threedogpack
May. 4, 2011, 11:14 PM
well why on earth would you bring them? I mean really, you can afford a horse but you can't afford a babysitter?
How are you going to supervise your children while you try out the horse? you can't. I've seen enough people who attempt, for reasons that elude me, to do things like shop with children dragged along and they can't supervise their children there.

umm, yes I did take my small children shopping with me, they actually went out to eat with us, they were expected (and did) sit still, stay with me in a store, sit quietly in a car seat, just behave well.


Also had many a horrible experience of boarders bringing their kids to the barn, and just ignoring the kids while they worked their horse. So how are you going to supervise your children while you are riding a strange horse?

stand them against a wall or sit them in a chair and tell them to stay there? I'm not going to ride the horse for hours, a couple of turns around the arena should tell me what I need to know. And I'd probably have hubby with me anyway.


and you may fondly believe YOUR children are oh so well behaved but most likely the general public has a different opinion.

if you remember correctly, they are now 23/25 and 27. So I'm pretty sure they are well behaved now. In fact, they are able to even live on their own!


would you bring your kids to the car dealership while car shopping? I'm genuinely curious. I've never seen anyone dragging kids around at a car dealership, but then I don't spend all that much time at car dealerships.

did and would if I had g'kids. I don't see why it has to be the end of the world. There ARE kids who can listen and do what's asked of them, even if you haven't encountered them.

threedogpack
May. 4, 2011, 11:34 PM
:yes::yes:

.

And if it's a case of a family wanting to buy a horse that will pack their kids around. . .it might be a good idea to see how the horse behaves in response to the children as well as how the children will respond to the horse.

exactly. If I had small children, they will be with me in my own barn. So I need to know if the horse is going to be ok with that.



the buyer's children are doing anything BUT sitting patiently throughout the sale process, it may still be extremely distruptive to other riders, horses, boarders, trainers, barn staff, etc. Not to mention potentially dangerous.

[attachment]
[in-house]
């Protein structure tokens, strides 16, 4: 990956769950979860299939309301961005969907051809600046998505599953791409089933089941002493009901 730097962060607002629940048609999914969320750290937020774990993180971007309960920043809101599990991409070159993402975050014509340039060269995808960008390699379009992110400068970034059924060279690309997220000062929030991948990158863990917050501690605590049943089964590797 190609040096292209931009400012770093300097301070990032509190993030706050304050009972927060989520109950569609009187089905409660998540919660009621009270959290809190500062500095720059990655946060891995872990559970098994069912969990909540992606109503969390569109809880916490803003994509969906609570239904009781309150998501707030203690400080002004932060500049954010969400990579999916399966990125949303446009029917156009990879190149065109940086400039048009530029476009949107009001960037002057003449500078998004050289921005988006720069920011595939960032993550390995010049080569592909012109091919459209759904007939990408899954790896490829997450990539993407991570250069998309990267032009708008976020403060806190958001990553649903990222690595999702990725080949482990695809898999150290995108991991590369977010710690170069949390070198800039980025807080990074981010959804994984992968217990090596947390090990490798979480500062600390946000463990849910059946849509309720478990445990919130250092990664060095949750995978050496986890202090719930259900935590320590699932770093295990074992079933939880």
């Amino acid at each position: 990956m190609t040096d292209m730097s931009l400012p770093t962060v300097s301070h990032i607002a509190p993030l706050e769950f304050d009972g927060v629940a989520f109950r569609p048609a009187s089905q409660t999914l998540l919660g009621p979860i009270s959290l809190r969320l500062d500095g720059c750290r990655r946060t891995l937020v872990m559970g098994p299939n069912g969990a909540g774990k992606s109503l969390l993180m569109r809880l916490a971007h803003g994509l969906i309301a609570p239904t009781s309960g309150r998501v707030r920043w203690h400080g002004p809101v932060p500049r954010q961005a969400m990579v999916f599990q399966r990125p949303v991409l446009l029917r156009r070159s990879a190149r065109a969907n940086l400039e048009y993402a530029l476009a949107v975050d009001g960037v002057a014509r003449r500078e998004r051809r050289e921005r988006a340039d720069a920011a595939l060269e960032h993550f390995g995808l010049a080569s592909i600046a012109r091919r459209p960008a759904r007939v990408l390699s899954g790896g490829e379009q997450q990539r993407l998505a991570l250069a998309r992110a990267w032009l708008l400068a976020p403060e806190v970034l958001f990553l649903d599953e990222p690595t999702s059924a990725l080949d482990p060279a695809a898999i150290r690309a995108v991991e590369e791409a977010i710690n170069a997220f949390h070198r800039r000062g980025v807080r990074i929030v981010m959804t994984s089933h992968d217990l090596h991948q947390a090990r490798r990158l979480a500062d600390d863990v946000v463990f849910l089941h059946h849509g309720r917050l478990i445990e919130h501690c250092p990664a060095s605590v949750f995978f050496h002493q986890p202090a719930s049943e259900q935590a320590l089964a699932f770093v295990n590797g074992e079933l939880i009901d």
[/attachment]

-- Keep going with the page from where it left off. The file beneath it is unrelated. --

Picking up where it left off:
I agree. Kids don't need to go .everywhere. But honestly.....I just never had a problem with my kids being so comfortable in a strange area they would run around, they wanted to be near ME. They went to my own barn with me, and they knew to stay in the small area (actually a stall) I had set up for them. When they went to a store, they stayed with me by the cart, or if they wanted to see something, they asked and we all went over.


Forget the whole "it takes a village" nonsense. If you bring your kids to any kind of a boarding stable, sale barn or training facility, it's your responsibility as a parent to see to it that they are well-behaved and/or well-supervised by a responsible adult.


The entire time.

yes it is. But believe it or not, I was able to tell my kids to stay in the doorway, or in a chair and they actually did that.

Prime Time Rider
May. 5, 2011, 12:15 AM
Does this person live in today's world?
"As for the liability issue, that is BS. If you are that afraid of litigation you have no business with a horse, a dog, a car, etc.

The litigation excuse is just an excuse for being a jerk.

Lastly, if you can't manage a visiting 6 year old, it is doubtful that you are very good at managing horses. There is not that much difference."

I own a small private barn and have a couple of boarders. I require all of my boarders to sigh a liability release. A couple of years ago one of my boarders decided to share board her horse with another adult rider (no problem). The adult rider had a daughter (age 10 or 11) who also rode a little bit. I required Mom to sign a laibility release for her daughter, and also told her that it was my policy that all children under age 18 were required to wear a helmet when riding.